KultScene is a writer-driven website dedicated to creating a platform where diverse voices’ takes on K-pop can be heard. If you like this post and would like to see more by helping support KultScene’s writers fund, please email us for more details.
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BLACKPINK are gearing up for their first comeback in over a year. Finally, Jisoo, Jennie, Rosé, and Lisa are coming back in our area, but this time, their comeback is like no other they’ve tried before.
Rather than going the typical K-pop route, BLACKPINK is trying out a strategy used more commonly by western acts. Imagine a new BLACKPINK song every month until the release of their first full album. That’s right, their first full album is coming four years after their debut in 2016. The thirst of BLINKS will finally be quenched this year with more than a four song album. While a variety of songs coming out it will not only please fans, for BLACKPINK’s agency, it’s also a smart business plan.
Following the success of their EP Kill This Love, fans of the act, known as BLINK, are ready for another era. In early May, YG Entertainment informed the media that BLACKPINK would have a June comeback. At the time, no date was given. But two weeks after that announcement, YG Entertainment further explained their lengthy plans for the popular girl group: rather than dropping an EP (mini album) or LP (full-length album) in June, the label decided to drop a pre-release single ahead of the album, which they later announced would arrive on June 26. After the first song this month, the second pre-release single will follow in July or August as a special format release, followed by the full album in September.
The statement from the agency also claimed that this format would allow BLACKPINK to give the fans more stages and content. Universal Music Group (UMG), BLACKPINK’s American label will also be helping with promotions.
The move is interesting for a variety of reasons, and makes a lot of sense. BLACKPINK is not shy of success on a global scale and releasing the single before the album, which is common in western music industries, can be beneficial if done accurately. Western artists typically release one to three singles before their albums come out in order to generate hype for the album and make easy money with pre-release merchandising efforts. If this strategy is instituted for BLACKPINK there is speculation that each single will be released on a physical CD. A physical CD along with digital sales that will be included in merchandise sales of things such as T-shirts, hats, and signed posters will allow the agencies to make a profit consistently even before the September album release. Still, even with physical copies of the singles out, fans are likely to remain inclined to buy the full LP at a later date.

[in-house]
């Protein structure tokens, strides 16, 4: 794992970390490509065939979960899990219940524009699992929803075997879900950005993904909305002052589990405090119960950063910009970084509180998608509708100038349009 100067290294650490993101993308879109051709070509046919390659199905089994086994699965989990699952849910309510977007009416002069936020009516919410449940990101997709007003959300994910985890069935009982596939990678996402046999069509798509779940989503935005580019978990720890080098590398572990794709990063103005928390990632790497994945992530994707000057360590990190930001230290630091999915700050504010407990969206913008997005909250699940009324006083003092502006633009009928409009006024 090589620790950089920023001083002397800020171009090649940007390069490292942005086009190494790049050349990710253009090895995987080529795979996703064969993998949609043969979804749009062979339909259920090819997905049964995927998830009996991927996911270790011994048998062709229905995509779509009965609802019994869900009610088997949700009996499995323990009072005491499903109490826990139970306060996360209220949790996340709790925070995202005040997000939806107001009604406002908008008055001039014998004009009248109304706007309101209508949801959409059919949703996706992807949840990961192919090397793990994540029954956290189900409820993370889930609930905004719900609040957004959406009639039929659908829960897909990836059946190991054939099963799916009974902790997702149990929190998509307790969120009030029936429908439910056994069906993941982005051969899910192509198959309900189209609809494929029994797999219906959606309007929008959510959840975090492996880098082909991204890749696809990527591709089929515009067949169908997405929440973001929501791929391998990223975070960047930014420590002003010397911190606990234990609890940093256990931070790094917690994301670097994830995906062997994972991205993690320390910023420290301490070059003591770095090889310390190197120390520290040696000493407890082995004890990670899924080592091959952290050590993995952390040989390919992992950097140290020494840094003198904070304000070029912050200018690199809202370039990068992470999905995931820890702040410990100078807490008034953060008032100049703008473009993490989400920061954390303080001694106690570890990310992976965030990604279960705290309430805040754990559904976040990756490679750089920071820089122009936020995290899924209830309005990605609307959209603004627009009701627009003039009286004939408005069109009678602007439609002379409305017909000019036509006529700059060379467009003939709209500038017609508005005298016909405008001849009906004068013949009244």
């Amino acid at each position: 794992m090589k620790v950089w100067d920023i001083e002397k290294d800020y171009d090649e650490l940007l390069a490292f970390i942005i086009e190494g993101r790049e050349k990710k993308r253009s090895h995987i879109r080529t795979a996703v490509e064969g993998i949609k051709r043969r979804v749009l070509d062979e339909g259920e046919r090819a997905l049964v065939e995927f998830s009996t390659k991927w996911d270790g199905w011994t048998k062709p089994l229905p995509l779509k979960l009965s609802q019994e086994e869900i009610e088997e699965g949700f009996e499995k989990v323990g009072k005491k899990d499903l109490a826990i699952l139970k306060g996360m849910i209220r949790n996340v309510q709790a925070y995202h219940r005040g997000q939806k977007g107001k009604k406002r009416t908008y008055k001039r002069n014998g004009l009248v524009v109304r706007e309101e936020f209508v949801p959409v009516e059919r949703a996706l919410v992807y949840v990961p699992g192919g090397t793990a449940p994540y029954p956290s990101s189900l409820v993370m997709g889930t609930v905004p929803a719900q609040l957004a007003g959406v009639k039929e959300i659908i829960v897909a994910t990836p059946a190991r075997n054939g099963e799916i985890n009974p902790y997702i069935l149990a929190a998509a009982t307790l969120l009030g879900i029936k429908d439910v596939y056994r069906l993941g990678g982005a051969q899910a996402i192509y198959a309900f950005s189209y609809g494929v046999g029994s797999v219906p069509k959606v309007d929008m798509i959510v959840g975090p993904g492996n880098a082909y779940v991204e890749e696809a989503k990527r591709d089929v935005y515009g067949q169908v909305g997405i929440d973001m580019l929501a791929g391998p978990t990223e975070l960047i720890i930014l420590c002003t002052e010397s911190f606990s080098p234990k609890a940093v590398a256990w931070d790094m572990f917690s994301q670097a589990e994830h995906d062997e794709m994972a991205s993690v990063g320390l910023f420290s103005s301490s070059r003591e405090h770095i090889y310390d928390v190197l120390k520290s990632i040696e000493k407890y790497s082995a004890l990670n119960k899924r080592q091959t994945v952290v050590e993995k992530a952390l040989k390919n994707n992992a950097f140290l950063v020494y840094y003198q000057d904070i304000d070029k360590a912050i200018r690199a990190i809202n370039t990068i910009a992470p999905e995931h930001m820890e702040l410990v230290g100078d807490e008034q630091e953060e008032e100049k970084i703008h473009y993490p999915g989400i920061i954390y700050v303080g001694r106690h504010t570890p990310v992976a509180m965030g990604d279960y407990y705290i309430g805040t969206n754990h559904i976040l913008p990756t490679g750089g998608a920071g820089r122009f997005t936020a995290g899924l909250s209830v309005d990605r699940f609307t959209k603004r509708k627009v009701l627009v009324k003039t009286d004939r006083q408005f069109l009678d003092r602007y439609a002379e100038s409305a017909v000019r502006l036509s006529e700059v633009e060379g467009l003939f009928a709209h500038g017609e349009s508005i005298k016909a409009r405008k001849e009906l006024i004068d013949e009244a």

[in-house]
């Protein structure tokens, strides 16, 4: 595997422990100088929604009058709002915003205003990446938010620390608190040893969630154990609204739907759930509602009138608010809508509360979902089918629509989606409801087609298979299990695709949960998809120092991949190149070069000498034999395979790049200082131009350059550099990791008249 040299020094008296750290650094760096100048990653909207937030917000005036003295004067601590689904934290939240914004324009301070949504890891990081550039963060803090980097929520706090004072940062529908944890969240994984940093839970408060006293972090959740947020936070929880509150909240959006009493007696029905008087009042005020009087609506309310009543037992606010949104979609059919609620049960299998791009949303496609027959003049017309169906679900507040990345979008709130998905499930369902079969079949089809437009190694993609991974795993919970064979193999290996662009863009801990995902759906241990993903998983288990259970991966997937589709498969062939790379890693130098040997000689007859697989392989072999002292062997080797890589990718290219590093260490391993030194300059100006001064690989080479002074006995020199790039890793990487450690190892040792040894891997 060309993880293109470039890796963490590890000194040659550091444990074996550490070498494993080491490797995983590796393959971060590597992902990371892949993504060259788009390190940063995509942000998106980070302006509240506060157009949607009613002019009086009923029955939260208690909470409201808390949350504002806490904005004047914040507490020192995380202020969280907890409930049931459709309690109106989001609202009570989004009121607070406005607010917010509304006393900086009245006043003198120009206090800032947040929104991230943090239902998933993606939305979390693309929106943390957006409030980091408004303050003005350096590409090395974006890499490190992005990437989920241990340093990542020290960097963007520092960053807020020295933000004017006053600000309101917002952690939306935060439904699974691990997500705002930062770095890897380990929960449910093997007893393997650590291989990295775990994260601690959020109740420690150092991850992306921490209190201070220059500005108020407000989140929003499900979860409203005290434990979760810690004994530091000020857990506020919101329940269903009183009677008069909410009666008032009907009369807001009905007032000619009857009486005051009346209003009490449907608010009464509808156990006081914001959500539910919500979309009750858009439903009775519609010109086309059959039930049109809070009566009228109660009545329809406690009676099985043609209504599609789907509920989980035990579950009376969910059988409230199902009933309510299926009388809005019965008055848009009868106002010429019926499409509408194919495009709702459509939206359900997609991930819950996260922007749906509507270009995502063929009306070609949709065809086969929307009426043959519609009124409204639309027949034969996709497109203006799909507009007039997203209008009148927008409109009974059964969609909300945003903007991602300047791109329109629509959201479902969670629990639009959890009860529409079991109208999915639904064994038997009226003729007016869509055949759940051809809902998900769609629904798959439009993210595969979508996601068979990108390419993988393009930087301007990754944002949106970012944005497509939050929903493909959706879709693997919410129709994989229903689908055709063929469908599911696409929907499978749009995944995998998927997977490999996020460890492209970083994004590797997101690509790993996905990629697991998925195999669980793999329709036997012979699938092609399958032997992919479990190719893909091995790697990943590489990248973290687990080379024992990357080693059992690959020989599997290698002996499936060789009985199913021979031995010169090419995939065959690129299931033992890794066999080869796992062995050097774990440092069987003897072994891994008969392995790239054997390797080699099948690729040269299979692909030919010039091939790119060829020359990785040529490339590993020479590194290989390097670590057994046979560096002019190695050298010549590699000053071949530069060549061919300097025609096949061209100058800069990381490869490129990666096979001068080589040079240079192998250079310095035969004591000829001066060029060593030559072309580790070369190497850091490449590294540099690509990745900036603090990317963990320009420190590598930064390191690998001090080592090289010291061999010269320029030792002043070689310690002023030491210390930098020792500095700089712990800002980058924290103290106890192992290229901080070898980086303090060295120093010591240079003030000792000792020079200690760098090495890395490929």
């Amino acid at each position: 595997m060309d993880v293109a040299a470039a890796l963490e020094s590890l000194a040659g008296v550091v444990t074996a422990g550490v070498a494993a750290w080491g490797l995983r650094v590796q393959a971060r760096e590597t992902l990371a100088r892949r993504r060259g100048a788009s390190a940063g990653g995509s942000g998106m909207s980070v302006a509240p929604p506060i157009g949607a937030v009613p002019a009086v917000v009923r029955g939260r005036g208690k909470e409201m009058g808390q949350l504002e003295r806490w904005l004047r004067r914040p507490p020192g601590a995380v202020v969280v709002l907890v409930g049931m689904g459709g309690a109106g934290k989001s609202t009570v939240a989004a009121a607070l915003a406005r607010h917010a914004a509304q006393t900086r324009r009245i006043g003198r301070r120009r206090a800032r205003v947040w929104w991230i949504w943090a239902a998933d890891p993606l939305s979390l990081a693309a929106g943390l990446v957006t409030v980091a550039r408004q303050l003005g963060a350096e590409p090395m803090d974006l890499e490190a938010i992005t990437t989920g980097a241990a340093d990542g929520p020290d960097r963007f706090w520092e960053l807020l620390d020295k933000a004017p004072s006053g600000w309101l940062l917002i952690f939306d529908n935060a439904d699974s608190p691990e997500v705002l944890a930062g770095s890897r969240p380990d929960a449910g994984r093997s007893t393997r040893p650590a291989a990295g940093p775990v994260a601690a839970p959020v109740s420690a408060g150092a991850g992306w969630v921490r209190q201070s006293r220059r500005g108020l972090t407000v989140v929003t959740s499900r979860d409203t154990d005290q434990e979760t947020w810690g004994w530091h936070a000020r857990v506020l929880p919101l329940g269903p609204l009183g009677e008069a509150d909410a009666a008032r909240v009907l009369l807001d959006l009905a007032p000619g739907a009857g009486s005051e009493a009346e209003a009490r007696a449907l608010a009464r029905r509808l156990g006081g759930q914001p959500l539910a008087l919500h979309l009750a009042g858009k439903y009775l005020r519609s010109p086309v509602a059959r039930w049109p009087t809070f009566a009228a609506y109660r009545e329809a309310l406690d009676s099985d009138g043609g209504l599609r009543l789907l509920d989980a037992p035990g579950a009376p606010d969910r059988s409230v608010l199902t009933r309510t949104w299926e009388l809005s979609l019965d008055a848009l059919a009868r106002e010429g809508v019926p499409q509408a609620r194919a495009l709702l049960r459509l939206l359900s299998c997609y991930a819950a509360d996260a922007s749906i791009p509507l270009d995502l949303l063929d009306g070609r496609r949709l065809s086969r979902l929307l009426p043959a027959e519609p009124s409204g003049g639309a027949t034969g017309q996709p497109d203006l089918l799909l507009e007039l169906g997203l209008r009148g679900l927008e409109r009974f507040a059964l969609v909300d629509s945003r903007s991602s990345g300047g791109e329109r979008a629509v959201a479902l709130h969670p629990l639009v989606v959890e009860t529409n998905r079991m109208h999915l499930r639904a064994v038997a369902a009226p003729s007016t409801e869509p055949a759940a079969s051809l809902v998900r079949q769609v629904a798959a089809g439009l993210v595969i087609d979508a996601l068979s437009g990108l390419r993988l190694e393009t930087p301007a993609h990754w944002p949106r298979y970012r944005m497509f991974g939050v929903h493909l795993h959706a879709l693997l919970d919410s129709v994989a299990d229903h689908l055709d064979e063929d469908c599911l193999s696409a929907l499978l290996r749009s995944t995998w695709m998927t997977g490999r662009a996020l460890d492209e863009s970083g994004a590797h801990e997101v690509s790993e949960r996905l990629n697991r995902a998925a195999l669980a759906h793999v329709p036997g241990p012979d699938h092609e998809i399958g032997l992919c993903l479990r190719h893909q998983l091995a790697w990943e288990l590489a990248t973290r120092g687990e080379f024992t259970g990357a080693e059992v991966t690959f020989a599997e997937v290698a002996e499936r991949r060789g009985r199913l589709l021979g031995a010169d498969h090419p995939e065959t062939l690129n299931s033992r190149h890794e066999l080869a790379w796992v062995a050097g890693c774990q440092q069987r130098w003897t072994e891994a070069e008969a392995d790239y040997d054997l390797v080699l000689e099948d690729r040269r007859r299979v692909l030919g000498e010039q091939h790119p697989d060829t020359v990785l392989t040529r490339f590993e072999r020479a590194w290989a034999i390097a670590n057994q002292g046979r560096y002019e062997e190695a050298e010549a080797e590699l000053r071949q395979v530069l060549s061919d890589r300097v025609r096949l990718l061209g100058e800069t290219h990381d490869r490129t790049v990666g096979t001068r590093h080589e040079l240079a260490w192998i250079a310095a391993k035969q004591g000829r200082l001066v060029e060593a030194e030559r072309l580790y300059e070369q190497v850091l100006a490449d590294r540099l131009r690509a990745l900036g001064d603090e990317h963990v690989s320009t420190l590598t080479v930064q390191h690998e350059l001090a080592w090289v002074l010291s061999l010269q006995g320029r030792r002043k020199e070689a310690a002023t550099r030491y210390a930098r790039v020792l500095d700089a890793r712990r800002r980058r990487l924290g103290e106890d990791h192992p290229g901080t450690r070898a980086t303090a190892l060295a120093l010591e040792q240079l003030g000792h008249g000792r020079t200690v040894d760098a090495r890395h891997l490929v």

The use of merchandise to boost sales is very common and, if used by BLACKPINK’s labels, it can help them secure higher spots on the Billboard Hot 100 singles chart. Recently, BLACKPINK beat their own record on that very chart with “Sour Candy” with Lady Gaga. Prior to that collaboration, BLACKPINK’s highest entry on the chart was at no. 41 with “Kill This Love” in 2019. “Sour Candy,” meanwhile, debuted at no. 33 this week, thus breaking the group’s own record as the highest-charting song on the Billboard singles chart for a Korean female group. With this upcoming series of releases and the release plan they’re taking, they may be able to go even higher.
The strategy of releasing singles back-to-back will also benefit BLACKPINK’s relevancy. Following their record-breaking 2019, the world has been waiting eagerly for new music from BLACKPINK. “Sour Candy” with Lady Gaga came out at the end of May and brought some new BLACKPINK fans with it, following over a year of a dearth of new music from the act. For current fans, it is a catchy song that showcased the group’s vocal talent and gave them a little content before the single in June. With a back-to-back release schedule planned, BLACKPINK’s names will stay in the media for months. There won’t be one drop and then months of hiatus before new music, as they witnessed this year. This is also a sure-fire way for casual listeners and recent fans to maintain interest with new music coming out each month. Additionally, if BLACKPINK is promoted domestically through variety shows and internationally through interviews and YouTube content during this time frame, there will be countless ways to learn about the group.